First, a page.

It’s heartbreaking. There are a lot of us classic ’stang fans out there, so it ticks me off to no end that a New Zealand couple fell prey to a new sort of fraud: the case of the missing Mustang.
Mind you, this classic car wasn’t stolen. It may have never even existed.
Left in the dust of this deal was a trail of debt – $47,500 piled onto a mortgage. The money was borrowed to buy a car that was a figment of someone’s devious imagination.
New Zealand fraud victims are haemorrhaging more than $500 million overseas every year. And the fraudsters aren’t just looking to raid what money we have, they’re also looking at how much we’re able to borrow.
It all seemed to check out…
The Mustang fans researched a car they found on trovit.com for three months, thinking it was being shipped from Poland. At every turn, everything seemed legit.
What they hadn’t counted on was an entire shipping company being fake. I’ve written about fake websites before, and even fake government agencies overseas that legitimise fraud, but this scam took things to a whole new level.
It got to the point where the couple could even track the shipping of the car all the way from Europe, watching their classic Mustang apparently come into port. And then, it didn’t. The couple found themselves empty handed, their money gone.
To add insult to injury, the fictitious Ford was put back online for sale all over again. The fraud continues.
Debt plus fraud equals… only debt
Debt always brings risk with it, both to the lender and the borrower. Lenders protect themselves by tying a loan to something secure like a house, or hiking up the interest rate to cover potential losses.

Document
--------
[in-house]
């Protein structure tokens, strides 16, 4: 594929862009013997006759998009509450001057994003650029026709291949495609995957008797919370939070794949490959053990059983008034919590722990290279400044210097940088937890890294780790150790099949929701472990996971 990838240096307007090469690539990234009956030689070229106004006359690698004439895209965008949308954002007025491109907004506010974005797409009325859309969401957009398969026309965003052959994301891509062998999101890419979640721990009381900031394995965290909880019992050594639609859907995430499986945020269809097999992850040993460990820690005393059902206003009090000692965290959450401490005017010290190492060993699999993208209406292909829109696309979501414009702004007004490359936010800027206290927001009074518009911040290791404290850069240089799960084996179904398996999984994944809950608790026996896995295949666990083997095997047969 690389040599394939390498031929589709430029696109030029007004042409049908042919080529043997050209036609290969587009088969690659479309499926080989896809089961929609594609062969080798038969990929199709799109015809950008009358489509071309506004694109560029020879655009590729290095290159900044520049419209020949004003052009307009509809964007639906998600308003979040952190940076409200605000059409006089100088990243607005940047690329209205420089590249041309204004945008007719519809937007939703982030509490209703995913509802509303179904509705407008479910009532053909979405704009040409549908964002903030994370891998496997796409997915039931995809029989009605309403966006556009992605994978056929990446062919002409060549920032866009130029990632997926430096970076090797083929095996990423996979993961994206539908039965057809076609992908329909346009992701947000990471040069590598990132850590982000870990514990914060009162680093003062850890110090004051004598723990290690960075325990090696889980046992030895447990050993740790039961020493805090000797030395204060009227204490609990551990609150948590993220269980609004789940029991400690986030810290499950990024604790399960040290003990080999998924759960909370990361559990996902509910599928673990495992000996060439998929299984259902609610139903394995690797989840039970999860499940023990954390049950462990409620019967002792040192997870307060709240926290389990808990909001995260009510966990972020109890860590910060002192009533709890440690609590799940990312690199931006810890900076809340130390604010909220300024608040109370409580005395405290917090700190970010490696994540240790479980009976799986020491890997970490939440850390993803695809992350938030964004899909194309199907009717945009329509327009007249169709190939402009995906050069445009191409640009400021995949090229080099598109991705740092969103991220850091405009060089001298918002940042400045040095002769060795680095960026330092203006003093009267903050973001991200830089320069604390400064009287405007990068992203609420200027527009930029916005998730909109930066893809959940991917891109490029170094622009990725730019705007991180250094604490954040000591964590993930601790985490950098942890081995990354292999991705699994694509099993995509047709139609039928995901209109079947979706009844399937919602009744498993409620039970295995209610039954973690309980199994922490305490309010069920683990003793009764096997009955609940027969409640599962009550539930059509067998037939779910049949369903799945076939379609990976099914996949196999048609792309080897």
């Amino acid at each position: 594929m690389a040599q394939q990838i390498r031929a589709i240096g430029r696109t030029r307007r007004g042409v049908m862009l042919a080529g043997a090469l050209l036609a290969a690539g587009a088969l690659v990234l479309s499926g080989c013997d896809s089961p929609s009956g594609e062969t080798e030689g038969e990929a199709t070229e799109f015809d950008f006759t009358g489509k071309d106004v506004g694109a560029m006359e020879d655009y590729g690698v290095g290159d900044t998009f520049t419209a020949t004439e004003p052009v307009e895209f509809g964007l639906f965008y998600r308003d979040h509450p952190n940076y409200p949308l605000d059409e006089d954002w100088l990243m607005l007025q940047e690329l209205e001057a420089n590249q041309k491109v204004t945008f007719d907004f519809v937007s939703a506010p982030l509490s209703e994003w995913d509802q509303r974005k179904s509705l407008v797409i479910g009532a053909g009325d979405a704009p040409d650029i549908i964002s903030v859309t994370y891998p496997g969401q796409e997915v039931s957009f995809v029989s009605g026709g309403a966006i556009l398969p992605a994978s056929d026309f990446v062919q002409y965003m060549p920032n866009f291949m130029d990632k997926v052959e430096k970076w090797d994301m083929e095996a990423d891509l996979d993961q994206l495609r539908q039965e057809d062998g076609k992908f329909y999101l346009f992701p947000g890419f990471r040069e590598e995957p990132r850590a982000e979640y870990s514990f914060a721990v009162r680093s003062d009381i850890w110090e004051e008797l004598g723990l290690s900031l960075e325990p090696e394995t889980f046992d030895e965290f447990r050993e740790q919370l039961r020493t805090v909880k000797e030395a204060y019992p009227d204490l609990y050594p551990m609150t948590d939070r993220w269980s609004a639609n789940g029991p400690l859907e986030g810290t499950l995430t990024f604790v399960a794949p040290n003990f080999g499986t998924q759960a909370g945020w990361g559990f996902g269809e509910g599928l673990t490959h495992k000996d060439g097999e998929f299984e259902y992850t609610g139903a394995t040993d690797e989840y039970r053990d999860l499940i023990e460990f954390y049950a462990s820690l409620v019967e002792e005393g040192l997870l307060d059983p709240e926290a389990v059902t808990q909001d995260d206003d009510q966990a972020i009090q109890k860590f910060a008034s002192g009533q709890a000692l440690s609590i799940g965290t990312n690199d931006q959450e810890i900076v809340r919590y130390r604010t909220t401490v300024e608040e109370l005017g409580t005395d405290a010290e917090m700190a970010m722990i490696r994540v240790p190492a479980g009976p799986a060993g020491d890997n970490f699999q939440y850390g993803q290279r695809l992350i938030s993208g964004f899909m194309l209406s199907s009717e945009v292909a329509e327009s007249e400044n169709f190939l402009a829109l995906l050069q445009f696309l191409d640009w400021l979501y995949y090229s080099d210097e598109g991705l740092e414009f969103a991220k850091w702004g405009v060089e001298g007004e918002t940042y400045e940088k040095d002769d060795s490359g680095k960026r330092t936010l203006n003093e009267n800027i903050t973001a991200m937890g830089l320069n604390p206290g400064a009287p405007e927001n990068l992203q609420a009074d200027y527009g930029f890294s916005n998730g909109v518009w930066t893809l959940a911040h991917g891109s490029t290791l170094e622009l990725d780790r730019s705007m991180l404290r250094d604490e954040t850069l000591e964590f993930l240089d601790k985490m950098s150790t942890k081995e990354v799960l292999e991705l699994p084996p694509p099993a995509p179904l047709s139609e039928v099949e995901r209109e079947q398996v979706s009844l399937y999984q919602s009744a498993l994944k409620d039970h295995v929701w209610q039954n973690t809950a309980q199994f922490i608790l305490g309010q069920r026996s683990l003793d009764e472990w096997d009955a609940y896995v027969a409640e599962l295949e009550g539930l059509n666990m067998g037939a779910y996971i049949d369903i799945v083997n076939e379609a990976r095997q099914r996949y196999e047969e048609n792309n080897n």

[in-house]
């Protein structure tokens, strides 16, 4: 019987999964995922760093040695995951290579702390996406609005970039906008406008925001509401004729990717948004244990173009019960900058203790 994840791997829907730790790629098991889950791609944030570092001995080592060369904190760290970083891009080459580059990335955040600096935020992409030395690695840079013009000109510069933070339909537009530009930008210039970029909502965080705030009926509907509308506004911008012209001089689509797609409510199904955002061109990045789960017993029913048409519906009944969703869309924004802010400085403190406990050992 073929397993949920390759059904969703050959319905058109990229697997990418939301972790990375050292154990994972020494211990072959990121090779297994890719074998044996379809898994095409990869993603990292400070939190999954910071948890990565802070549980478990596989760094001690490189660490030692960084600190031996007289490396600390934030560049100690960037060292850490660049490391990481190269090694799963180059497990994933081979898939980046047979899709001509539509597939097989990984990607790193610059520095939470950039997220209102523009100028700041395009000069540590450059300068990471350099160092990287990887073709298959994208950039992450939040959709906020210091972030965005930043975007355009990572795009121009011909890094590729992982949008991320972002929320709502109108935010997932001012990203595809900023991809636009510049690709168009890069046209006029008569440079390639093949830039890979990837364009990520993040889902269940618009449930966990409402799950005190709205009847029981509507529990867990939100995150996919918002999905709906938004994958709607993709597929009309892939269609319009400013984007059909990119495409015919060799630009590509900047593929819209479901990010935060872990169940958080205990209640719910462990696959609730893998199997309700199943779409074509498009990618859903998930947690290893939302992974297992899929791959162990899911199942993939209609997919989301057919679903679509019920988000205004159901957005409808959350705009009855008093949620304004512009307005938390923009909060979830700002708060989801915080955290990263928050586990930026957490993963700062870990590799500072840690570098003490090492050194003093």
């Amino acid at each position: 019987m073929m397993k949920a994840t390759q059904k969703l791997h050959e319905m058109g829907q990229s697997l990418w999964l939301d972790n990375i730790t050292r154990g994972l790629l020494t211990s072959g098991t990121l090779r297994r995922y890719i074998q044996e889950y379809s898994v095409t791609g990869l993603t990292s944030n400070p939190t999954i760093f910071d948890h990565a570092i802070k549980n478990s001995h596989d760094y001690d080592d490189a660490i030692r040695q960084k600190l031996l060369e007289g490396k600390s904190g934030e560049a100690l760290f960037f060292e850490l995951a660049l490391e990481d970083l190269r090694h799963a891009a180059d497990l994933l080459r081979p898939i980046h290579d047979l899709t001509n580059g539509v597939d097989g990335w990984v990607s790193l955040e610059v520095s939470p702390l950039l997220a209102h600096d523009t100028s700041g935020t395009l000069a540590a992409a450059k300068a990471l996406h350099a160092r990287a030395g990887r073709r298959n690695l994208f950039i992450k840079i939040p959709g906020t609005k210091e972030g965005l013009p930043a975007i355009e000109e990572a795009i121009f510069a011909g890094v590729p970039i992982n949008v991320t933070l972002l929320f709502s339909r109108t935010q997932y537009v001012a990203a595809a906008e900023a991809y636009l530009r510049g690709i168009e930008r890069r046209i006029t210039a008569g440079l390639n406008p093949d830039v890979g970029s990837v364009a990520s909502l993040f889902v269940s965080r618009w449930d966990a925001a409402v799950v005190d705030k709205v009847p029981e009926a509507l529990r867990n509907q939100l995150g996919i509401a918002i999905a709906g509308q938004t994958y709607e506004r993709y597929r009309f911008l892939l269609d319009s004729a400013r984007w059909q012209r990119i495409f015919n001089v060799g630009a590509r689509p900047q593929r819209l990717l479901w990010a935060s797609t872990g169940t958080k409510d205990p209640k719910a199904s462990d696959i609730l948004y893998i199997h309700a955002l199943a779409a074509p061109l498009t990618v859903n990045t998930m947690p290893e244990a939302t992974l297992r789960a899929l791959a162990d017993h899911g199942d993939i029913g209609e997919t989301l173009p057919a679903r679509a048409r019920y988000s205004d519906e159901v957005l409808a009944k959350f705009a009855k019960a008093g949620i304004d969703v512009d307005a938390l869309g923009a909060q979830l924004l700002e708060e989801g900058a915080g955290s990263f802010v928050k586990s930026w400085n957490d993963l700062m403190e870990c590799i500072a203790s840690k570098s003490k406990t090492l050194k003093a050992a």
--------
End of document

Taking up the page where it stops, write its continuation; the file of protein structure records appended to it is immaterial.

We borrowers often don’t shield ourselves so well. If our situation changes (redundancy, separation, fraud), we are left trying to repay. When it comes to gearing – borrowing in order to invest – it becomes even more risky for us if the shares (or classic cars) suddenly plunge in value or become worthless.
In the case of the missing Mustang, there is still the $47,500 loan to repay. There was no way to insure the car until it landed.
But of course that’s not all: without taking into account setup costs, let’s say interest on the loan is 5% over five years – that makes the damage more like $53,700.
The Mustang debt still stands, even though the car was a phantom.
Thou shalt not send money overseas
Remember those old fire-and-brimstone edicts that used to tell us what to do and what not to? You know, the Moses ones etched in stone, like “Thou shalt not kill”.
Sure, commandments were a bit blunt and may not have applied to every situation (hunting or wartime, for instance), but it was pretty clear most of the time what not to do, right? And sure, some would flout the rules, but most would accept them as common sense and part of the culture.
Well, we might as well have a new one to keep us from the fraudsters: “Thou shalt not send money overseas, people!”
Once you send cash beyond our borders, whatever it’s for (romance fraud, inheritance fraud, classic cars), there’s frighteningly little that banks or authorities can do to get it back for you. They have limited power or leverage.
It’s gone, just gone. And although the money was borrowed and lost, the debt remains to be repaid.
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